Re: Searle: Is the Brain a Digital Computer?

From: HARNAD Stevan (
Date: Mon Mar 19 2001 - 18:29:26 GMT

On Mon, 5 Mar 2001, McIntosh Chris wrote:

> Mcintosh:
> First a definition of digital computer: A device capable of solving
> processes by processing information in discrete, binary form. Most
> man-made computers are of this kind.
> In contrast, analog computers operate on directly measurable
> (amounts of) quantities on a continuous scale, such as electrical
> signals, with applications in areas such as simulation and robotics.

You should comment on the MacLennan paper about analog computers too!

> Mcintosh:
> although the brain
> must be more than just a digital computer, it is worth investigating
> whether such a computer could still be a crucial component.

And here (in my opinion) Searle goes wrong. His Chinese Room Argument
showed quite persuasively that cognition cannot be ALL computation. But
nothing he says in that article or this one shows that it cannot be
computation AT ALL.

I will quickly point to where Searle goes wrong. He is right to say that
the symbols in a symbol system (computation) don't mean anything; like
the sentences in a book, their meaning is parasitic on the meaning in the
mind of an external interpreter. (This is the symbol grounding problem.)

But then Searle over-reaches: He says not only is there no meaning in a
"thinking" programme, but only in the mind of the interpreter (he's
right about that), but there really is no such thing as a programme or
computation, except in the minds of interpreters. (That is half-right;
interpretable code really exists; usually it is created deliberately by
people, but maybe it could be created by nature too, who knows? The only
part that is sure is that the interpretation itself is not part of the
code; the code is ungrounded.)

But having persuaded himself that it is not just the interpretation of
the code that is in the mind of the interpreter rather than in the code
("intrinsic"), Searle goes on to imply that code itself is only in the
mind of the user: Something is code only if I treat it as such;
otherwise it's just physics. So not only is the meaning of the
computation in the head of the user rather than intrinsic to the
computation, the computation itself is just in the head of the user, and
not intrinsic to the physical system that is (supposedly) "implementing"
the computation. Therefore the brain could not be doing computation even
IN PART (except if the "user" is doing conscious computation, as in doing
long division!)

This conclusion is, I think, wrong. Not only can there be interpretable
codes sitting on the static pages of books written by people with minds,
and implemented on dynamical systems (computers) by people with minds,
but they could also happen by chance (as in the case of the genetic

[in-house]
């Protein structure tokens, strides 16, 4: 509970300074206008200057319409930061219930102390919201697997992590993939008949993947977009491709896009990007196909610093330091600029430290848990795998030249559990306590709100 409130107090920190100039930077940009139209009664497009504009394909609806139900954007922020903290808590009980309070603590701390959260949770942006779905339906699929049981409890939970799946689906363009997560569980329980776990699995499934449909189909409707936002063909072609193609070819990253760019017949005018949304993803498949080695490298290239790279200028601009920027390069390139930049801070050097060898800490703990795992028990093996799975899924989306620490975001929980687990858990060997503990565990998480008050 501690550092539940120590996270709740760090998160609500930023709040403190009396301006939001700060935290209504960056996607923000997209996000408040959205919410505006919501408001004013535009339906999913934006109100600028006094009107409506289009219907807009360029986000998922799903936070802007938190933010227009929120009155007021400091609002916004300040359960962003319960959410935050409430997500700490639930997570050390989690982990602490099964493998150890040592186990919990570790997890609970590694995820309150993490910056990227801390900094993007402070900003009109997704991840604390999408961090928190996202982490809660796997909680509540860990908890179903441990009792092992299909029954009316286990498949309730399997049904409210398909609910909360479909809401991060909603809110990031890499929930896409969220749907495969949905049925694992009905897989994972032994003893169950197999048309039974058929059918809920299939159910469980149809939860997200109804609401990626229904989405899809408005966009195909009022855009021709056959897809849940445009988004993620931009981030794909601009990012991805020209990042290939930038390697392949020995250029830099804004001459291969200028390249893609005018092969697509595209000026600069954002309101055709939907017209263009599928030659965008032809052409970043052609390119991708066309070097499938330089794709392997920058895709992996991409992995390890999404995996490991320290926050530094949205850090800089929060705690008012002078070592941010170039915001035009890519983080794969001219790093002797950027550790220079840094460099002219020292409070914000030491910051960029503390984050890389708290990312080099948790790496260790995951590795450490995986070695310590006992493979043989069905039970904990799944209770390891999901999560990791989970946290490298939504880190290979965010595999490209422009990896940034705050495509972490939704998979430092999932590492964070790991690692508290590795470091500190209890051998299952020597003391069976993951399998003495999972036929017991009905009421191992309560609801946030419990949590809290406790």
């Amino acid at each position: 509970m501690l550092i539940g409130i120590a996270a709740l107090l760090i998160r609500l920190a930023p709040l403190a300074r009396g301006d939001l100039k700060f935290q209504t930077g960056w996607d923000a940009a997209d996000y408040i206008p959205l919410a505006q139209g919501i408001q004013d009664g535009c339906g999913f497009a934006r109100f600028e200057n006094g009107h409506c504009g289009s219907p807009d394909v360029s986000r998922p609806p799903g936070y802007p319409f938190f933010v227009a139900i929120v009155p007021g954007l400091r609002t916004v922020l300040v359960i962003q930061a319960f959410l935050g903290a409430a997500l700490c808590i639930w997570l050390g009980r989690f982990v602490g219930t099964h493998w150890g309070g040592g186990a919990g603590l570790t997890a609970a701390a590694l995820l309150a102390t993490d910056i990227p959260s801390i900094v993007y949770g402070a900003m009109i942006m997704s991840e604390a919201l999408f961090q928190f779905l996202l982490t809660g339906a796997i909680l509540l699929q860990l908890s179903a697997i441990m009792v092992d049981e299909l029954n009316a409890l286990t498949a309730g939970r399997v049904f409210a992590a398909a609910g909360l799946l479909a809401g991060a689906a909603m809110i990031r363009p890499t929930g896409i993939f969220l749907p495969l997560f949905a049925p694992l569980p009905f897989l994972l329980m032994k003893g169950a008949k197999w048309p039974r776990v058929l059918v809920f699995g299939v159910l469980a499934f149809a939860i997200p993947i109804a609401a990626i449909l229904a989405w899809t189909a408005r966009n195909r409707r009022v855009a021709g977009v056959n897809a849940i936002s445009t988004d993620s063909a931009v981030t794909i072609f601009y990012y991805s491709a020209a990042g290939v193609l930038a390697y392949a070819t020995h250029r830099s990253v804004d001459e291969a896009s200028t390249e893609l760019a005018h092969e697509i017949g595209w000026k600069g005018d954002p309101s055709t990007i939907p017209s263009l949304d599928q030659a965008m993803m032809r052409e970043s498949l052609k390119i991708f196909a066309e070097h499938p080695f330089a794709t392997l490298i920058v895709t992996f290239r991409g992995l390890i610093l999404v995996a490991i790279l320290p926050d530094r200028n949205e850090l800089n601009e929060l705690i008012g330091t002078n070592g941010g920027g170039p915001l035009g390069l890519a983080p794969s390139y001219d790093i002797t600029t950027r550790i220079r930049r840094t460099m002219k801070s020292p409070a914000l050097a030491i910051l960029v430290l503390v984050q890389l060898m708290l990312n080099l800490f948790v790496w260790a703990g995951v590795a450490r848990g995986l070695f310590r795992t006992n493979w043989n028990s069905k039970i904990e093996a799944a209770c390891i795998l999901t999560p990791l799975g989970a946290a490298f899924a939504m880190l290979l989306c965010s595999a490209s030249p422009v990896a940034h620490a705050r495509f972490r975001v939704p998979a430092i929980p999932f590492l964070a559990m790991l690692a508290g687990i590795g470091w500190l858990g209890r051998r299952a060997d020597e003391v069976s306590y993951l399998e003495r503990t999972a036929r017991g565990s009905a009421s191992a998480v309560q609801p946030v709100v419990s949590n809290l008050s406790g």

code) or by "natural design" (as in the case of whatever brain codes
there might be, which were in turn "shaped" by genetic evolution).

What was the human genome project, if not a project in deciphering
(hence interpreting) the genetic code, which was itself a natural
product of natural selection? The genetic code did not turn into a
symbol system only at the moment that humans deciphered it. It was
already a symbol system. The same is true about the brain sensory, motor
and cognitive codes that are being deciphered in brain research. The
codes are already in the brain, and do not require us as outside
interpreters in order to make them into real computational codes.

Why not? Partly because it is only the grounding of meaning that
requires an external interpreter; ungrounded (but interpretable) codes
are not a problem in principle. But in the case if the genetic and the
neural codes, they are "dedicated" codes. Dedicated codes are somehow
"married" to their inputs and outputs, making an external interpreter
unnecessary. DNA is both made of protein and codes a blueprint for
constructing protein. So it is not "hardware-independent" -- in its
protein-building power. That comes from its biophysics and biochemistry
too, and not just from the algorithms it codes. But the algorithms are
nevertheless really coded there, and not just in the minds of the
biochemists and geneticists who are interpreting it now.

By the same token, the brain could have a good deal of computational
code ("syntax") in it too, and not just because neuroscientists
interpret it as such. The neural code is also a dedicated one, being
implemented in neural processes that can not only code, but, for
example, move muscles.

So be selective as you read Searle. Remember that he is right about the
fact that the MEANING of the code is not in the code, but in the head of
the user/interpreter. But the code itself, the syntax, the algorithms,
are not just in the user's head (except if it happens to be your brain's
code we are talking about!): That syntax is really there, controlling
sensation, movement and other aspects of cognition in the case of the
brain, and protein-synthesis, growth and development in the case of the

Here is an exercise: Could there be NON-dedicated codes in Nature? Are
there any?

> > It is clear that at least some human mental abilities are algorithmic.
> > For example, I can consciously do long division by going through
> > the steps of an algorithm for solving long division problems.
> Mcintosh:
> Which mental abilities might not be algorithmic? How could
> non-algorithmic algorithms be represented to allow brain simulation?

Your question is awkwardly put ("non-algorithmic algorithms" is a
contradiction in terms). What you mean is what brain processes are
nonalgorithmic (noncomputational). Here are a few: sensation, movement,
and any analog or parallel/distributed processing that the brain might
be doing (as you noted).
> > Computationally speaking, on this view, you can make a "brain" that
> > functions just like yours and mine out of cats and mice and cheese or
> > levers or water pipes or pigeons or anything else provided the two
> > systems are… "computationally equivalent". You would just need an
> > awful lot of cats, or pigeons or waterpipes, or whatever it might be.

This is just a colourful (and confusing) way of point out the
implantation-independence (hardware-independence) of computation.

> Mcintosh:
> It is rather doubtful that a collection of pipes or pigeons could